So are the hopes that the military junta would achieve better relations with the Tuaregs already fading? If so, that’s a powerful indicator that resource conflicts owe more to the relationships between localities, foreign economic powers, and the political center than they do to the specific group in charge in the center.

6 thoughts on “Niger: Tuareg Backlash Against China

  1. In some ways I thought that CS Monitor article was WAY off base: Tandja was the one who had made certain promises that had brought the rebel movements to disarmament. These were — quite clearly — economic, not political promises, and were offered more (exclusively?) to the leadership and fighters than the communities at large.

    Remember too that one of the points made in the anti-Tandja tracts found in military camps prior to the coup was outrage that Tandja would offer jobs to the former rebels. The Military (as in 1999, I should add) was overthrowing a corrupt government that had reached arrangements with rebel leaders, and this was one of the soldier’s grievances. Col.s Pele, Modi, and Hamed Mohammed were the three top military commanders in the north during 2007-8, and are now top members of the CSRD.

    As to real grievances, the junta can (and will) do little. Chinese companies will face some local resistance, not because their behavior is different from Areva or Canadian miners, but because it is exactly the same, but offer higher popular expectations. All are indispensable to any Niamey government. There may be renegotiations, there may even be prosecutions of the Tandja family/friends who pocketed payoffs as middlemen in that flurry of 2008-2009 mining contracts, but the foreign players will not be forced out or majorly inconvenienced.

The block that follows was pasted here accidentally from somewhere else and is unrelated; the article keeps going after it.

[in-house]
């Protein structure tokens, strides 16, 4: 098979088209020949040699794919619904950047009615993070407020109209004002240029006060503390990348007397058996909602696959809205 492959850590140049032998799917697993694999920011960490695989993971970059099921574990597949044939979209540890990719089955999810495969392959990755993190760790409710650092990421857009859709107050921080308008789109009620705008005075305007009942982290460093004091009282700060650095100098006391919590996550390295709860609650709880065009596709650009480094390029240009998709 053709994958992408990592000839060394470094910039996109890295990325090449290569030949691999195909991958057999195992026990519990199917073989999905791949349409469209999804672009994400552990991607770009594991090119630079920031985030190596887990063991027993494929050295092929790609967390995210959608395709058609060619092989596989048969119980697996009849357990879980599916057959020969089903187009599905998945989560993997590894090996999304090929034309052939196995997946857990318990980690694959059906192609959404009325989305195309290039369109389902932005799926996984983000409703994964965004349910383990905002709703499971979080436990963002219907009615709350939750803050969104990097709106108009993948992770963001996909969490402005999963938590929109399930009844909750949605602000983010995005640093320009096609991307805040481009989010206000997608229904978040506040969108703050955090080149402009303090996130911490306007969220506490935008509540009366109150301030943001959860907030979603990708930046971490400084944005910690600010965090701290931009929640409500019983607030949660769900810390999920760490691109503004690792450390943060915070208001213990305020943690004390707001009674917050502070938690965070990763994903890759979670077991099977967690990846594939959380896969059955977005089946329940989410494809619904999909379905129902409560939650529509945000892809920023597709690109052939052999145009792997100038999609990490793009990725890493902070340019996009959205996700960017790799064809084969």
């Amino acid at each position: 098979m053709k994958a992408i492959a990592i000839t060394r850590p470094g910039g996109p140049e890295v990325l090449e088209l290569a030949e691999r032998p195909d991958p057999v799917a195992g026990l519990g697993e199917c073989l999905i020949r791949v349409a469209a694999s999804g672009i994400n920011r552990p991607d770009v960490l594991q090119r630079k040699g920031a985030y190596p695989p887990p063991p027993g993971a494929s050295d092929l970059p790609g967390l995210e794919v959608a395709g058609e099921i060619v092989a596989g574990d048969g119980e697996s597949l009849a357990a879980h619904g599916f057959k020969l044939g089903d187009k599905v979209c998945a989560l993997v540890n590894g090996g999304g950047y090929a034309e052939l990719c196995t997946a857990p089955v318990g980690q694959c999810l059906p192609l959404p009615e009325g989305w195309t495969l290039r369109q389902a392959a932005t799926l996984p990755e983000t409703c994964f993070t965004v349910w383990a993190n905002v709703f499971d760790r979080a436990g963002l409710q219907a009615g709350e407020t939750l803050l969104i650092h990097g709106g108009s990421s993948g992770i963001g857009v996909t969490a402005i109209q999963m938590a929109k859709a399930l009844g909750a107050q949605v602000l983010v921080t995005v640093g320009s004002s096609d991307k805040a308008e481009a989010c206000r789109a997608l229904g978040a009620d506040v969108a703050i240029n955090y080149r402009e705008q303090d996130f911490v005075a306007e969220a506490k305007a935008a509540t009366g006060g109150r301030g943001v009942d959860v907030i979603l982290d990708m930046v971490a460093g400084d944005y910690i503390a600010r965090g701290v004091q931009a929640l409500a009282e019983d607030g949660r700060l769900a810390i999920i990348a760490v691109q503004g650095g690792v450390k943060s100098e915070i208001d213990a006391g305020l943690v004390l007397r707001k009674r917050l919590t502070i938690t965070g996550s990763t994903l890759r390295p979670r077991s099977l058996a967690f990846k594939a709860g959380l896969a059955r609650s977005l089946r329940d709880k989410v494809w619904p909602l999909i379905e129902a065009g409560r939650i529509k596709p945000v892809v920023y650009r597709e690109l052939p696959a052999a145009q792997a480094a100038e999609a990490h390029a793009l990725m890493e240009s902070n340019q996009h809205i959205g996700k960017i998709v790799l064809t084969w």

If the MNJ/FFR go back to their social base, they may become more confrontational, but Niamey (whomever is there) will try to integrate these men into patronage networks, as they did with members of the 1990s leadership. You have to bet that Niamey will succeed.

    Like Niamey’s relationship with AREVA, this is about the lower level of the network getting a bigger cut, not about changing the mechanism of exploitation, which at the bottom, kills, irradiates, and proletarianizes northern communities.

  2. Just to clarify, I was talking in that first line about the 23 March CSM piece (which was good, I just think it made some unfair assumptions) and NOT the 28 March piece about the popular protests against land seizures around Ingall, which was more reportage of a fascinating popular conflict.

  3. As an aside, former MNJ second VP Kindo Zada and former Minister and rebel leader Rhissa ag Boula were arrested today in Naimey on as yet unknown charges. Ag Boula had his sentence for murder (which he denies) suspended after former rebels took soldiers hostage in 2005, and former Army Major Zada defected to join the MNJ in 2007. Technically, neither of these things are covered by the general amnesty negotiated in Libya to end the last insurgency.

    This can’t help relations with the former rebels or the communities they (claim to) represent.

  4. Pingback: Niger and China « Sahel Blog